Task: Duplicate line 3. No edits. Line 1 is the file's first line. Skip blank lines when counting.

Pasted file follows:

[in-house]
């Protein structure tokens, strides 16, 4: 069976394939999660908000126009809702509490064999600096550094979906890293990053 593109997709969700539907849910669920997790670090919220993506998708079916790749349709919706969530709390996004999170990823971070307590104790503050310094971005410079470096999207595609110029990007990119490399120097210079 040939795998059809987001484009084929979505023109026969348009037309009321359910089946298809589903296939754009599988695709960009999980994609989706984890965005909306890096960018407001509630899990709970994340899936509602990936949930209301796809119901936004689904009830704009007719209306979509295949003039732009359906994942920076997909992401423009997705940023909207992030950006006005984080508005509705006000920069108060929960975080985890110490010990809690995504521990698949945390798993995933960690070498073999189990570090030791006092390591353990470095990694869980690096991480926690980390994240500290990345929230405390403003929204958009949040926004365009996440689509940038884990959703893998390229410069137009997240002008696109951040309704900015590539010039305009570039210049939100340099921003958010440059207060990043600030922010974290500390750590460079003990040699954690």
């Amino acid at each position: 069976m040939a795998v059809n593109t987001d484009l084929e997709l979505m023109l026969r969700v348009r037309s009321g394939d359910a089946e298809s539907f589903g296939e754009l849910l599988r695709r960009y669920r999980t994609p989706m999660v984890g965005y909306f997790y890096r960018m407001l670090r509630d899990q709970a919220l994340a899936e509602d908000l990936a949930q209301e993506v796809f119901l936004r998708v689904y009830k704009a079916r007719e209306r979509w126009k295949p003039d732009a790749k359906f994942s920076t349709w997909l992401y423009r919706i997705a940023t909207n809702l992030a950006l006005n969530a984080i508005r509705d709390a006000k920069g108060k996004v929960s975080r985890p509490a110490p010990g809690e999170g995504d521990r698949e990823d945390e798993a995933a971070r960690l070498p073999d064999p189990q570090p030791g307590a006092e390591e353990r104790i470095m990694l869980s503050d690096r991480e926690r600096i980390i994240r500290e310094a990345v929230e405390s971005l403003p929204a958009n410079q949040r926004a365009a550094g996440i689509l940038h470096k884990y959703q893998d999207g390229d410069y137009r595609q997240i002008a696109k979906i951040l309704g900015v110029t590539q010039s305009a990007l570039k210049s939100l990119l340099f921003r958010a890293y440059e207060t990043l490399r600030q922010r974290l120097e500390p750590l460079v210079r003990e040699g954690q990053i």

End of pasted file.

């Amino acid at each position: 069976m040939a795998v059809n593109t987001d484009l084929e997709l979505m023109l026969r969700v348009r037309s009321g394939d359910a089946e298809s539907f589903g296939e754009l849910l599988r695709r960009y669920r999980t994609p989706m999660v984890g965005y909306f997790y890096r960018m407001l670090r509630d899990q709970a919220l994340a899936e509602d908000l990936a949930q209301e993506v796809f119901l936004r998708v689904y009830k704009a079916r007719e209306r979509w126009k295949p003039d732009a790749k359906f994942s920076t349709w997909l992401y423009r919706i997705a940023t909207n809702l992030a950006l006005n969530a984080i508005r509705d709390a006000k920069g108060k996004v929960s975080r985890p509490a110490p010990g809690e999170g995504d521990r698949e990823d945390e798993a995933a971070r960690l070498p073999d064999p189990q570090p030791g307590a006092e390591e353990r104790i470095m990694l869980s503050d690096r991480e926690r600096i980390i994240r500290e310094a990345v929230e405390s971005l403003p929204a958009n410079q949040r926004a365009a550094g996440i689509l940038h470096k884990y959703q893998d999207g390229d410069y137009r595609q997240i002008a696109k979906i951040l309704g900015v110029t590539q010039s305009a990007l570039k210049s939100l990119l340099f921003r958010a890293y440059e207060t990043l490399r600030q922010r974290l120097e500390p750590l460079v210079r003990e040699g954690q990053i």